Norman Bettison may have believed that taking early retirement from South Yorkshire Police would provide immunity from any possible criminal investigation into his role in the Hillsborough cover-up. Today's statements by the Director of Public Prosecutions & the Independent Police Complaints Commission will have disabused him of that notion (http://www.guardian.co.uk/football/2012/oct/12/hillsborough-disaster-biggest-inquiry-police ).
The words of the IPCC's Deborah Glass will concentrate Bettison's mind:
"We are going to be launching an independent investigation into those new matters. We've carried out a review of the report and begun looking at the 450,000 pages of underlying evidence. We have identified a large number of potential criminal and misconduct offences".
Just in case Bettison is slow to absorb the ramifications of those words, Glass helpfully elaborates:
"A large number of current and former officers will be under investigation, including Sir Norman Bettison".
That Bettison is still very much under scrutiny will be welcome to the families of the 96. Scrutiny of the decision by Carol Gustafson to support Bettison's appointment as Merseyside Police Chief Constable in 1998 will also be intensified. The Labour councillor for Bootle's Derby Ward has caused anxiety within the ruling Labour group on Sefton Council; one councillor has privately conceded that Gustafson's stance could cost the party a couple of Bootle seats, a hitherto unthinkable notion. Many within the Bootle Constituency Labour Party are also livid that Gustafson's emphatic refusal to even discuss the issue has turned what may have been an entirely private matter into a political one; there are uncorroborated, though persistent, rumours that Gustafson's relationship with Bettison was more than professional & platonic.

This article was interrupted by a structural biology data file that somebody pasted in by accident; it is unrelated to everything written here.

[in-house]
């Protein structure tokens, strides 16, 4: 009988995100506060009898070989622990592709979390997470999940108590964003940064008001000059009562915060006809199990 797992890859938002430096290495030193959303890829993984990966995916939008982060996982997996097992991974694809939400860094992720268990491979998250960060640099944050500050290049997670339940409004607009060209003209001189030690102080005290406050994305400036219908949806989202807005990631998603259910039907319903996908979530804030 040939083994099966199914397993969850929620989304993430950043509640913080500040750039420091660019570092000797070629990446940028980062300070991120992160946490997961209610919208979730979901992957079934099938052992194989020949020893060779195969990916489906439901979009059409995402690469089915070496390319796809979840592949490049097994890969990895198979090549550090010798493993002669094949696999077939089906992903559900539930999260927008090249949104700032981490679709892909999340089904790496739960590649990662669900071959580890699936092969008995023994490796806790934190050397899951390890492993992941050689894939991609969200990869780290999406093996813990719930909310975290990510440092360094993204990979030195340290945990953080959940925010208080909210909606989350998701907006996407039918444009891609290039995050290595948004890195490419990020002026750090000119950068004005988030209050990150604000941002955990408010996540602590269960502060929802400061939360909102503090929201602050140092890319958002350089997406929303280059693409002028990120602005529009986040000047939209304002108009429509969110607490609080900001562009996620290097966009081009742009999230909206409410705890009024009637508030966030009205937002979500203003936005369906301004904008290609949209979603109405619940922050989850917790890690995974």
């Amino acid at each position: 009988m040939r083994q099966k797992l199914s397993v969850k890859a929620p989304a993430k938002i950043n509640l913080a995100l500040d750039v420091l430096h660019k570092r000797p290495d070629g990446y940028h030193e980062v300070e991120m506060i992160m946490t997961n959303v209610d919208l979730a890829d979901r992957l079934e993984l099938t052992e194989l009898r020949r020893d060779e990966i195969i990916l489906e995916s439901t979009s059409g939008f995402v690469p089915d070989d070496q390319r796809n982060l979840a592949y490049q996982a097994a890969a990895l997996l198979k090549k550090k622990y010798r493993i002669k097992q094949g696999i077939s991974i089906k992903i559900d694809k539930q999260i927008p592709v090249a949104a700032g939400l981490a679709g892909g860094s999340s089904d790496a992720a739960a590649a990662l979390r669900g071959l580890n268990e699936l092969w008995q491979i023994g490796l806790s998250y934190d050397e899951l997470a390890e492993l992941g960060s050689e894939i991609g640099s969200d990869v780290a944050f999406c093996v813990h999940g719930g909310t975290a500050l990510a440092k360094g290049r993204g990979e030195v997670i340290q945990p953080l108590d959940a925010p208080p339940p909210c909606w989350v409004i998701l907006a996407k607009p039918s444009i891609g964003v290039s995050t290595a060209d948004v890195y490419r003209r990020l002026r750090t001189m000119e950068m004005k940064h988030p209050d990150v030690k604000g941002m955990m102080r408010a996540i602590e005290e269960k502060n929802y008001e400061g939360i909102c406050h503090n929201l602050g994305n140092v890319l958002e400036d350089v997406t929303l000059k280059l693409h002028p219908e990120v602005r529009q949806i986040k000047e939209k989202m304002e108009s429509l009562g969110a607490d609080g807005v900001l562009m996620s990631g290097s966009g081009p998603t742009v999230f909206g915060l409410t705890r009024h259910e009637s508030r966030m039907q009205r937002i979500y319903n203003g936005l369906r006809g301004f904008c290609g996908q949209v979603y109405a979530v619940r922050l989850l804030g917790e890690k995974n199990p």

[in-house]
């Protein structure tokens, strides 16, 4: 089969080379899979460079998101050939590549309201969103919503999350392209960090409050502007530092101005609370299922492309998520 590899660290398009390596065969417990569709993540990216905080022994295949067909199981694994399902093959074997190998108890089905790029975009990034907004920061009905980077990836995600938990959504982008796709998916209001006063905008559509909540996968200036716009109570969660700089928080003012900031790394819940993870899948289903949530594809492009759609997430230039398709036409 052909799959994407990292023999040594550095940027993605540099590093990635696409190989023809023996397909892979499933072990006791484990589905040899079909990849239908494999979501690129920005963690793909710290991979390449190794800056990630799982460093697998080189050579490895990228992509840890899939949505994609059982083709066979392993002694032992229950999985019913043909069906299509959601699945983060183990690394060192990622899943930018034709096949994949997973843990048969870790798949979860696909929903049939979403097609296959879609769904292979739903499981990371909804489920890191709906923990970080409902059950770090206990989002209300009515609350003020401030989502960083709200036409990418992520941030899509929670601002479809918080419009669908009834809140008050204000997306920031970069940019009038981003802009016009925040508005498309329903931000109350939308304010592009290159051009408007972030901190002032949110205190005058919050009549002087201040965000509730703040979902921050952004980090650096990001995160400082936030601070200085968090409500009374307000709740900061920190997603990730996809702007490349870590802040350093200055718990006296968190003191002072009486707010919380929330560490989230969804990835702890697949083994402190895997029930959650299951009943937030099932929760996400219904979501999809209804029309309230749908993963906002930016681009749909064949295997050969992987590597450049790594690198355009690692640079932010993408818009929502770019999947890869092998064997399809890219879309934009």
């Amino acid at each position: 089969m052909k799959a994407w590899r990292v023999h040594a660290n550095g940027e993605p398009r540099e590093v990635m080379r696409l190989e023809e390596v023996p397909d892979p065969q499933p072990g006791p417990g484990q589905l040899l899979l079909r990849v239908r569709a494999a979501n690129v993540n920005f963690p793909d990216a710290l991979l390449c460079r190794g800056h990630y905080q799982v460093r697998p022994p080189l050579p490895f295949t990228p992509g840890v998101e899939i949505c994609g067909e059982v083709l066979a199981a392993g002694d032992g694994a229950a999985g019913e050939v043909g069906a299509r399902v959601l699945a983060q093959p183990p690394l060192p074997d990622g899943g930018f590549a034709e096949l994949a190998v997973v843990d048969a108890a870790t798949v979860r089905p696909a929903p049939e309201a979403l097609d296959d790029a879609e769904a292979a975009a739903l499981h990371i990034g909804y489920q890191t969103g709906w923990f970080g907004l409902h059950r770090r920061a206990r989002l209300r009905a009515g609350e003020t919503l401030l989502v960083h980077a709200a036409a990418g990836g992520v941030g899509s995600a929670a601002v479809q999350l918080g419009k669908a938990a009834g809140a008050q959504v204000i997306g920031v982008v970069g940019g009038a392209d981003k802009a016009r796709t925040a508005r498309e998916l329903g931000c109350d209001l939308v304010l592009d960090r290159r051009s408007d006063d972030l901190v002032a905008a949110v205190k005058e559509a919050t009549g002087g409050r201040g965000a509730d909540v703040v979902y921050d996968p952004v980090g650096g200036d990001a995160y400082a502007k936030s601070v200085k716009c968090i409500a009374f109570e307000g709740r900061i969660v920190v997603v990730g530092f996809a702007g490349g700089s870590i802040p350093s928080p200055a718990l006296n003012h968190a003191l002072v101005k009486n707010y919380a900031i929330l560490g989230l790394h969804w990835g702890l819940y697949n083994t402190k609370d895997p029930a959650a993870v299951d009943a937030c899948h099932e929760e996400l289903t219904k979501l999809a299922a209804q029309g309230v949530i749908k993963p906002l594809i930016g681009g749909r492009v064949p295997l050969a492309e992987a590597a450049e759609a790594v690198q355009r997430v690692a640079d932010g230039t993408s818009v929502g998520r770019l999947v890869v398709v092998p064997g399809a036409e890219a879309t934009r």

Whatever the machinations of Sefton's Labour Group, one thing is for sure, today's news represents a quantum leap for the families in their long fight for justice, as David Conn expounds in a companion Guardian piece (http://www.guardian.co.uk/football/2012/oct/12/ipcc-hillsborough-inquiry-vindication-families ):
"The families want justice now, and they will not be satisfied until people and organisations are held accountable. Yet whatever happens, this is another day of complete vindication for their complaints, their outrage at perceived injustice, the knowledge they were subjected to police blame-shifting and cover-up, when also dealing with the needless, horrific deaths of their loved ones."
How galling it must be for the families that a local Labour councillor is of the view that personal considerations of ego & vanity should take precedence over justice for the 96.